27

I'm having trouble accessing a webpack bundled library from the browser.

Example: I have a class Foo

// foo.js

"use strict";

export default class Foo {
  constructor() {
    var bar = "bar";
  }
}

Foo is imported in src.js

// src.js

"use strict";
import Foo from "./foo.js";

The webpack config looks like this. The entry is src.js and the output file is bundle.js.

// webpack.config.js

module.exports = {
  entry: './src.js',
  output: {
    path: '.',
    filename: 'bundle.js',
  },
  module: {
    loaders: [
      {
        test: /\.js$/,
        exclude: /node_modules/,
        loader: 'babel-loader',
        query: {
          presets: ['es2015']
        }
      },
    ]
  },
};

Webpack compiles everything okay, and I'm able to load it into my HTML file.

<!-- index.html -->

<!DOCTYPE html>
<html>
<head>
  <script src="bundle.js"></script>
  <script type="text/javascript">
    var x = new Foo();
    console.log(x);
  </script>
</head>
<body>
</body>
</html>

it's at this point that I'm getting the error. For some reason, the bundled JS doesn't put the Foo class into a namespace the browser is able to access.

This is the error I get in Firefox:

ReferenceError: Foo is not defined[Learn More]

There's some configuration in WebPack I'm not grokking, I'm sure of it, but I've so far not been able to figure it out.

8
  • this is by design.
    – Claies
    Feb 2, 2017 at 22:40
  • 4
    @Claies It's by design that I can't access the classes I want to include in the bundle? Then what's the point of webpack?
    – samullen
    Feb 3, 2017 at 15:23
  • 3
    Okay, but I'm not seeing anywhere in the documentation, blog posts, or the answers below that explain how to get at the code I'm writing. I need to get to Foo() somehow and nothing's explaining how to do that. Just that I'm doing it wrong.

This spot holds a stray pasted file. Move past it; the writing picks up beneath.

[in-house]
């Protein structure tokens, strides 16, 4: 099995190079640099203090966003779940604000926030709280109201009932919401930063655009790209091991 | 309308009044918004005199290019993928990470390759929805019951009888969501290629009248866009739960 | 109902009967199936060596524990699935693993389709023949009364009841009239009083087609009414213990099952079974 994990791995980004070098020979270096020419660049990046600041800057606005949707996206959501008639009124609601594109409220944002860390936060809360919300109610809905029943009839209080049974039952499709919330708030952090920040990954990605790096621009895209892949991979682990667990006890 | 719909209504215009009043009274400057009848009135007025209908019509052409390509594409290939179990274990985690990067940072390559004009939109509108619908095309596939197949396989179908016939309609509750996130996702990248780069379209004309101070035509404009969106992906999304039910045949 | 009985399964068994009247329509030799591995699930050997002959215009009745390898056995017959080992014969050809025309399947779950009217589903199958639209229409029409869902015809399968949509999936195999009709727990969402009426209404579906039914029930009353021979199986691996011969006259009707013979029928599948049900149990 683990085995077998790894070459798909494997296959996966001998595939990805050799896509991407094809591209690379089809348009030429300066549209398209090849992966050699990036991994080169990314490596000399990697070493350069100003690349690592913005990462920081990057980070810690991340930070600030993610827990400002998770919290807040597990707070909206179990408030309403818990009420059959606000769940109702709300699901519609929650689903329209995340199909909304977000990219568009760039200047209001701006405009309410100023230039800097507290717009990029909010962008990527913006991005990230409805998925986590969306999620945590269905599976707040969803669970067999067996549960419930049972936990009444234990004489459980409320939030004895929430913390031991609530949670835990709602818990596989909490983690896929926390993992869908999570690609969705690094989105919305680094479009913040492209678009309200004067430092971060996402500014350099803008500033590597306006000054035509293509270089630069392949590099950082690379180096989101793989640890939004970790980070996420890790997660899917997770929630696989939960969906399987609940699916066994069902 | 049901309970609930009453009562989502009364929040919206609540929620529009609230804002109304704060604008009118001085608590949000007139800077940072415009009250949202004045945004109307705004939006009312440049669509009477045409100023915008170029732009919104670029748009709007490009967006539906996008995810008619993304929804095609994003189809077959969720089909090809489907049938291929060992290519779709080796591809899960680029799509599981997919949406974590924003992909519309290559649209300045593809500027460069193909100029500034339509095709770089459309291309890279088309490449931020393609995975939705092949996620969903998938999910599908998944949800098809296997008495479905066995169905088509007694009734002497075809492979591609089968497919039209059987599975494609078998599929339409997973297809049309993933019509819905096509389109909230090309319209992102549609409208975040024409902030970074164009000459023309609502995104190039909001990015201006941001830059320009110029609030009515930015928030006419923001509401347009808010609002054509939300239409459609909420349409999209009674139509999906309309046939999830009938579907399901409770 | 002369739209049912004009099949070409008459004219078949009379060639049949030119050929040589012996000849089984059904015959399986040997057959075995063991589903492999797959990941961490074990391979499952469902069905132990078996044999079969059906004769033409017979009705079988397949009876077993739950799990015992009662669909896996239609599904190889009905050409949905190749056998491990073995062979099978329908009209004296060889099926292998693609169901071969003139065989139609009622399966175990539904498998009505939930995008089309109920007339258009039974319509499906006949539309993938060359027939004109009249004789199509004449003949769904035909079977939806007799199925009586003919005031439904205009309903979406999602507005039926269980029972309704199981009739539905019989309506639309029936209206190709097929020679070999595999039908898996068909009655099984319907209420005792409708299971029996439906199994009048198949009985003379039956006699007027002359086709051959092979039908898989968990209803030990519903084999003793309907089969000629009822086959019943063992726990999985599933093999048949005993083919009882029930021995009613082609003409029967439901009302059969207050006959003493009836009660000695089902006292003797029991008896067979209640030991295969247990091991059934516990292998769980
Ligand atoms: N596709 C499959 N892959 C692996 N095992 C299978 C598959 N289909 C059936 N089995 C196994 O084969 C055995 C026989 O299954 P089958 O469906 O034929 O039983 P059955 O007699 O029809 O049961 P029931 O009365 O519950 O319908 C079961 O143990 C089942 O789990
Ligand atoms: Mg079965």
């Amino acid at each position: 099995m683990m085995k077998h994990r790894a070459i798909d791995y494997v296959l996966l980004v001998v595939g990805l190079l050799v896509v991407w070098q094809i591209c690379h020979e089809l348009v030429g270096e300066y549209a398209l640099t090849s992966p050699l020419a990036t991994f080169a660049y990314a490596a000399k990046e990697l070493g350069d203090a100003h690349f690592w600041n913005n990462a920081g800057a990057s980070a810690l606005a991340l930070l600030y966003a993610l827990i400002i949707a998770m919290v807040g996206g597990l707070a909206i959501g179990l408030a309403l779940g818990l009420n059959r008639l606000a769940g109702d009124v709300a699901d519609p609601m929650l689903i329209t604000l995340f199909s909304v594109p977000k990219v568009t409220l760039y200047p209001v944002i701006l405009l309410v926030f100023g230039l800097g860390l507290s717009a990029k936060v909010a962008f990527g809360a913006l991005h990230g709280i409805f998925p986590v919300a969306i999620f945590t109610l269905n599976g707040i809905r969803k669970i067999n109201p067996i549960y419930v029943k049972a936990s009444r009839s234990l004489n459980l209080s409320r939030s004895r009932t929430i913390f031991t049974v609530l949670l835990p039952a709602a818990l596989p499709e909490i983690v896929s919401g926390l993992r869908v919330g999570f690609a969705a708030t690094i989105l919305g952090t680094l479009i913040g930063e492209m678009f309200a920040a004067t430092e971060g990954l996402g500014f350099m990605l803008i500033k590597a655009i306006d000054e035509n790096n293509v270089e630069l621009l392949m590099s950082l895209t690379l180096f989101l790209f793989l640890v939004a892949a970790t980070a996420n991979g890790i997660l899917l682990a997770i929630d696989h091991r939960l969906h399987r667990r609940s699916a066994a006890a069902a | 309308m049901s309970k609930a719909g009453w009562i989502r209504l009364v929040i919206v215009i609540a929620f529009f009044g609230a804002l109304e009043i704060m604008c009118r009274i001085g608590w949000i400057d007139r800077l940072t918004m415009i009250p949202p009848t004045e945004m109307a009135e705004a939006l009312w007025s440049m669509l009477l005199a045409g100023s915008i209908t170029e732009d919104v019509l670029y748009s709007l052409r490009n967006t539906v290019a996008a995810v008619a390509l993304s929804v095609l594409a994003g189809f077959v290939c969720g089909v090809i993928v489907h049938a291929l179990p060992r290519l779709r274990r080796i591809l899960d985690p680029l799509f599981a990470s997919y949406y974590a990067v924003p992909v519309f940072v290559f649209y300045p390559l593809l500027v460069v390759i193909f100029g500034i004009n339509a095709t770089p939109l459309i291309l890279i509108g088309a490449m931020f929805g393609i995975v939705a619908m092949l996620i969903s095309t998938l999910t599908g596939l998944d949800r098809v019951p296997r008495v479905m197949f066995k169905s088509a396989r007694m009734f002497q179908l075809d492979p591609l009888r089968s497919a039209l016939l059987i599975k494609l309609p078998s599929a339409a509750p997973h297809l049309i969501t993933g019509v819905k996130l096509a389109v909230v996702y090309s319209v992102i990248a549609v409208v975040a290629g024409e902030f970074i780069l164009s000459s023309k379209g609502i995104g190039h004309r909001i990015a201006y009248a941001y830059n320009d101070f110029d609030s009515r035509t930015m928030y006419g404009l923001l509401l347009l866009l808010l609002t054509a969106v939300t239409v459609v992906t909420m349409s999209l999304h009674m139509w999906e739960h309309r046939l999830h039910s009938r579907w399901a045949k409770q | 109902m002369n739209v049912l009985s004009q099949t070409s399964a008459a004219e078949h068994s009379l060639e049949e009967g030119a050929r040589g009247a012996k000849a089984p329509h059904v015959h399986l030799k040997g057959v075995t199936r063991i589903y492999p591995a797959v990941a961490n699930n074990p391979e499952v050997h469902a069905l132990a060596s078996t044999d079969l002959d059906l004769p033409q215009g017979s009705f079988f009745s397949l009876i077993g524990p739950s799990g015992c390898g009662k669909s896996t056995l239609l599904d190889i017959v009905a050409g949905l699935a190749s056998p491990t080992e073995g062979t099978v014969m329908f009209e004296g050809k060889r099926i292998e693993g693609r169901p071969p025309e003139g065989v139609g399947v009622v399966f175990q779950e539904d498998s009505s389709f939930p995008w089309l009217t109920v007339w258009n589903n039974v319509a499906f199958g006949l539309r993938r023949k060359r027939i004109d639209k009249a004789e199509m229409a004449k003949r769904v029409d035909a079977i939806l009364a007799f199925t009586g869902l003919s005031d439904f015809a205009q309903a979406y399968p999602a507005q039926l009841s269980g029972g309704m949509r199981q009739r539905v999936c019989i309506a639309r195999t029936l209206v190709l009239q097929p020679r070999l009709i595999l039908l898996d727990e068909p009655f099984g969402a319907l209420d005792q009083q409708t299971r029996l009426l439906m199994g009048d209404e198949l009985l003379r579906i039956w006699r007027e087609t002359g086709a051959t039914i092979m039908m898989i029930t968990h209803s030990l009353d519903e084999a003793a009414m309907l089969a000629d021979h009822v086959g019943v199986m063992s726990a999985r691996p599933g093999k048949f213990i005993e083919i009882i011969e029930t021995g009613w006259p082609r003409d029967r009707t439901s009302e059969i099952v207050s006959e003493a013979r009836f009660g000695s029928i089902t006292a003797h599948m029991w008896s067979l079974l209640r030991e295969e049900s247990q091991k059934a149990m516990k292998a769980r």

– samullen
    Feb 3, 2017 at 15:32
  • 2
    if inside src.js you were to write code that consumed that import, it would function properly and you wouldn't have any ReferenceError. However, classes are not natively supported by the browser; support is added via babel. But, babel doesn't transpile your <script> tags. if you want to use that class in <script> tags, then exporting it to the global namespace is your only option. This isn't something that is natively just "done" by WebPack, and not normally good programming practice anyway.
    – Claies
    Feb 3, 2017 at 15:38
  • 2
    @sammullen don't feel bad - I had EXACTLY the same problem. The whole reason we are trying to use webpack is to access modules from within my browser. As far as I can see, no answer has been provided. A simple example would be nice. (Yeah, yeah, I get the "pollute the global namespace" problem, but given that JS isn't even strongly typed, why do people worry so much about that?)
    – Duncan
    Mar 26, 2019 at 20:23

3 Answers 3

42

To make this code re-usable, you need to tell webpack you are authoring a Library.

From the webpack documentation:

To make your library available for reuse, add library property in webpack configuration.

To create your library, make the following change:

module.exports = {
  entry: './src.js',
  output: {
    path: '.',
    filename: 'bundle.js',
    library: 'fooLibrary', //add this line to enable re-use
  },
...

In order to use the library, you can then reference it in your other scripts:

<script type="text/javascript">
  var x = new fooLibrary.Foo();
  console.log(x);
</script>
1
  • 3
    in order to use library you must build it in production , stop dev server press ctrl + C and enter webpack -p (build for production
    – user889030
    Dec 28, 2017 at 6:58
2

Looks like 'var' is the default for output.libraryTarget therefore you should be able to define your output.library property and you will be able to access the var globally. https://webpack.js.org/configuration/output/#output-librarytarget

0
1

One of the major advantages of Webpack and ES2015 modules is that it stops polluting the global namespace by default.

Because of this, if you want to publish something on the global object, you have to do it explicitly. I recommend namespacing your classes to something unique to the application or company, so you don't risk a naming collision with anything else.

1
  • 8
    I don't want to pollute the namespace – that's why I made a class – I'm just trying to figure out how to get access to that class. I can't find anything in the docs for how to do that.
    – samullen
    Feb 3, 2017 at 15:17

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